Mario Vallenari is the founder and President of Italian-based record label, Cabezon. Over the past several years, Cabezon Records has managed to expand at a time when far more established labels are downsizing or closing down altogether. If you listen to Cabezon’s artists, it’s apparent that Mario Vallenari has a gift for finding artists who have a quiet brilliance about them. Having a background in virtually every aspect of the music industry, it would seem that Mr. Vallenari is able to listen to an artist, not as a label boss, per se, but as a promoter, a performer, a manager, and, perhaps most importantly, as a fan.
Recently I was able to ask Mario about the role his background has played in establishing and running a label, as well as get some information on what he looks for in potential signees, and on how the multimedia relationship between Cabezon Records and David Herrera came to be.
Tell us a bit about yourself and your background in music and the music industry? What made you want to start a label? How have your past experiences in the industry prepared you for your current role?
I fell in love with music when I was just a child. I started to play in a band when I was 13 and I’ve never given it up. Growing up I gradually approached the music industry and everything connected with it like promotion, distribution, booking, etc. With my solo project John Mario I had the fortune to work with the Italian producer Orazio Grillo, now the A&R for Universal Music Group. It was an exciting experience and a great opportunity to understand how things work in the music biz. I also signed for EMI Music Publishing and tried a career as an author for a while but I figured out that a major company was not the right place for me. However this trial has been very useful to focus what I wanted to do and to develop my personal approach as a label. In a major company, most of the time, music is just money and product. I want to put the artist first because I believe that the best way you deal with people is to find a way to make everyone satisfied. By doing this I try to use an economic criteria (similar to the ones that I’ve learned in my music industry experience); that’s the only way to avoid a great waste of money.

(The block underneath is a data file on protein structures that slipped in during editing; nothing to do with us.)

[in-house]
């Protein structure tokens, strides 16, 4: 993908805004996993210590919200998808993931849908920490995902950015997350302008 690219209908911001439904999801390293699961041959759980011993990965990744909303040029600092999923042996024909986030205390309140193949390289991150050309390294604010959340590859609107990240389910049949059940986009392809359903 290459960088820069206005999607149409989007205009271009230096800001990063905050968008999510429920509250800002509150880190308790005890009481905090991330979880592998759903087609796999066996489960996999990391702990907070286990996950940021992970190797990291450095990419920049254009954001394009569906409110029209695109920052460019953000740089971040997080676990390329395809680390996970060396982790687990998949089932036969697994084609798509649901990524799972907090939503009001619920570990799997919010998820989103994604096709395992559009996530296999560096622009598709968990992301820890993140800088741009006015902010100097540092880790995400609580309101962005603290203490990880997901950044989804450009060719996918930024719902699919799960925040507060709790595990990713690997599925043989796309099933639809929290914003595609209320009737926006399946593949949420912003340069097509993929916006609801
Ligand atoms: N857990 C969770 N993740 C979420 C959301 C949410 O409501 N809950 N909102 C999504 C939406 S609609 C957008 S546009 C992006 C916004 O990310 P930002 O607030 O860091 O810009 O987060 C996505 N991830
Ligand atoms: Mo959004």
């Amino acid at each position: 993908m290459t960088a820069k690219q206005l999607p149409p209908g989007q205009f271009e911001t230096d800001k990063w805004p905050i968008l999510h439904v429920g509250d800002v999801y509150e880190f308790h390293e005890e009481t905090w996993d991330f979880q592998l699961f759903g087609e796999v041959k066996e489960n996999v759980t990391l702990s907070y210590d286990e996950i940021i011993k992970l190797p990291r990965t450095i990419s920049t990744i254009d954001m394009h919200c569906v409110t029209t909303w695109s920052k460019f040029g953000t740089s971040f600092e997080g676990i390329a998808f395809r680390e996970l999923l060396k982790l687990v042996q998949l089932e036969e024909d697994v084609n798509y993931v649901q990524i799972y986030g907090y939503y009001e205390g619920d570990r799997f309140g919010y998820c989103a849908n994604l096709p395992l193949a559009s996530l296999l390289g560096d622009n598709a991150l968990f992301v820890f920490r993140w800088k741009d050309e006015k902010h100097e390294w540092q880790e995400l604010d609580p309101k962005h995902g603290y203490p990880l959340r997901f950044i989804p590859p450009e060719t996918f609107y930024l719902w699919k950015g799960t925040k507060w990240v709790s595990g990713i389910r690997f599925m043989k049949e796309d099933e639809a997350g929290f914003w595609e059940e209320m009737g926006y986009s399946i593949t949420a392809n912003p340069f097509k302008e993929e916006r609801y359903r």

For a fairly young label, Cabezon is growing quickly. How have you approached establishing a label when so many others are going out of business?
The idea of Cabezon Records came out in 2001. I was in a band and the indie music was starting to became popular also in our country (10 years later than the rest of the world…). Little labels were growing day after day and it seemed like we were in the right place at the right time. This period of good fortune didn’t last and the following years the indie hype was gone but my will to create my own label lasted. The problem was that I was just a student without money and experience. After University I started to save money and even though to invest in the indie-music business in Italy is almost an economic suicide, I decided to try. I do this for passion, not to earn money. My goal is to improve as much as I can, and to create opportunities for my artists.
How much of a role have the social media outlets played for the label in general and for your artists?